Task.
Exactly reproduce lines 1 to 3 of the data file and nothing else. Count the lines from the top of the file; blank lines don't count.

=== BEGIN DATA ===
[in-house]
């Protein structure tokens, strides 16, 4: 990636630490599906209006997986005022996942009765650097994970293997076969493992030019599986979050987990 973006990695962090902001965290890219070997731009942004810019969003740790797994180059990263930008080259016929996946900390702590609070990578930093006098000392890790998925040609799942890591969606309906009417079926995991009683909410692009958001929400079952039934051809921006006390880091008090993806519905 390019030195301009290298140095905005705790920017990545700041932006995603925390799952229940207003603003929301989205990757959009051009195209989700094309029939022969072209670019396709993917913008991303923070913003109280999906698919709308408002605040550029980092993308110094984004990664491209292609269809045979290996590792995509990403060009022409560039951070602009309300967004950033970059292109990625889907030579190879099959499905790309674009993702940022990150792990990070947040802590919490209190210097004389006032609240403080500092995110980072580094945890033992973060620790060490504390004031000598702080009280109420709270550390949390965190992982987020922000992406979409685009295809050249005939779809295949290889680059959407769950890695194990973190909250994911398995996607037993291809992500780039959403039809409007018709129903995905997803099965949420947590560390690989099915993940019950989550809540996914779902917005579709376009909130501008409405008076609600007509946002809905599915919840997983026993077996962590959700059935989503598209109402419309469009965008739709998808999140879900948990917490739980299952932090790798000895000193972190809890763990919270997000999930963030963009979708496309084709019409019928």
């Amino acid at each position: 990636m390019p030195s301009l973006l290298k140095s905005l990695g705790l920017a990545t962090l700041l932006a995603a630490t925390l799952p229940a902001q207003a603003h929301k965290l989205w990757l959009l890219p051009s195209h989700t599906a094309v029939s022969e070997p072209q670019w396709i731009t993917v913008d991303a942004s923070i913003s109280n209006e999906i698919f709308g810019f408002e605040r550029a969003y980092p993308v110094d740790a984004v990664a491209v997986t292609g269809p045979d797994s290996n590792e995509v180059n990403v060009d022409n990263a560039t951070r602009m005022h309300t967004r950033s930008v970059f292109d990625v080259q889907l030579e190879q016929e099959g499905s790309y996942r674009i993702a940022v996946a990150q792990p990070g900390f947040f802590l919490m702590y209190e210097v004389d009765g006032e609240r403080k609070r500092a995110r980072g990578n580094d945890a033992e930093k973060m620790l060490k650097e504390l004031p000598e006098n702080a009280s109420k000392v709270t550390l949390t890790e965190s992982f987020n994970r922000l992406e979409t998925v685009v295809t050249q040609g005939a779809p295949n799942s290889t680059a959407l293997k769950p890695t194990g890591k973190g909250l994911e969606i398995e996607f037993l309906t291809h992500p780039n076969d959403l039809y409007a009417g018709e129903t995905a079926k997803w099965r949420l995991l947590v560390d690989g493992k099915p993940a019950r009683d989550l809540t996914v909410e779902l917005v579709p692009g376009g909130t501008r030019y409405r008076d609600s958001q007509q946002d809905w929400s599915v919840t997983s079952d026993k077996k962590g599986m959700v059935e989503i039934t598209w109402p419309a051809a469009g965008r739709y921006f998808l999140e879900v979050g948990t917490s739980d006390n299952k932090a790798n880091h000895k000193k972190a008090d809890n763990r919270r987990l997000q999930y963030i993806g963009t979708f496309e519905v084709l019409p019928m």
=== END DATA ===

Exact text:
[in-house]
């Protein structure tokens, strides 16, 4: 990636630490599906209006997986005022996942009765650097994970293997076969493992030019599986979050987990 973006990695962090902001965290890219070997731009942004810019969003740790797994180059990263930008080259016929996946900390702590609070990578930093006098000392890790998925040609799942890591969606309906009417079926995991009683909410692009958001929400079952039934051809921006006390880091008090993806519905 390019030195301009290298140095905005705790920017990545700041932006995603925390799952229940207003603003929301989205990757959009051009195209989700094309029939022969072209670019396709993917913008991303923070913003109280999906698919709308408002605040550029980092993308110094984004990664491209292609269809045979290996590792995509990403060009022409560039951070602009309300967004950033970059292109990625889907030579190879099959499905790309674009993702940022990150792990990070947040802590919490209190210097004389006032609240403080500092995110980072580094945890033992973060620790060490504390004031000598702080009280109420709270550390949390965190992982987020922000992406979409685009295809050249005939779809295949290889680059959407769950890695194990973190909250994911398995996607037993291809992500780039959403039809409007018709129903995905997803099965949420947590560390690989099915993940019950989550809540996914779902917005579709376009909130501008409405008076609600007509946002809905599915919840997983026993077996962590959700059935989503598209109402419309469009965008739709998808999140879900948990917490739980299952932090790798000895000193972190809890763990919270997000999930963030963009979708496309084709019409019928």
């Amino acid at each position: 990636m390019p030195s301009l973006l290298k140095s905005l990695g705790l920017a990545t962090l700041l932006a995603a630490t925390l799952p229940a902001q207003a603003h929301k965290l989205w990757l959009l890219p051009s195209h989700t599906a094309v029939s022969e070997p072209q670019w396709i731009t993917v913008d991303a942004s923070i913003s109280n209006e999906i698919f709308g810019f408002e605040r550029a969003y980092p993308v110094d740790a984004v990664a491209v997986t292609g269809p045979d797994s290996n590792e995509v180059n990403v060009d022409n990263a560039t951070r602009m005022h309300t967004r950033s930008v970059f292109d990625v080259q889907l030579e190879q016929e099959g499905s790309y996942r674009i993702a940022v996946a990150q792990p990070g900390f947040f802590l919490m702590y209190e210097v004389d009765g006032e609240r403080k609070r500092a995110r980072g990578n580094d945890a033992e930093k973060m620790l060490k650097e504390l004031p000598e006098n702080a009280s109420k000392v709270t550390l949390t890790e965190s992982f987020n994970r922000l992406e979409t998925v685009v295809t050249q040609g005939a779809p295949n799942s290889t680059a959407l293997k769950p890695t194990g890591k973190g909250l994911e969606i398995e996607f037993l309906t291809h992500p780039n076969d959403l039809y409007a009417g018709e129903t995905a079926k997803w099965r949420l995991l947590v560390d690989g493992k099915p993940a019950r009683d989550l809540t996914v909410e779902l917005v579709p692009g376009g909130t501008r030019y409405r008076d609600s958001q007509q946002d809905w929400s599915v919840t997983s079952d026993k077996k962590g599986m959700v059935e989503i039934t598209w109402p419309a051809a469009g965008r739709y921006f998808l999140e879900v979050g948990t917490s739980d006390n299952k932090a790798n880091h000895k000193k972190a008090d809890n763990r919270r987990l997000q999930y963030i993806g963009t979708f496309e519905v084709l019409p019928m």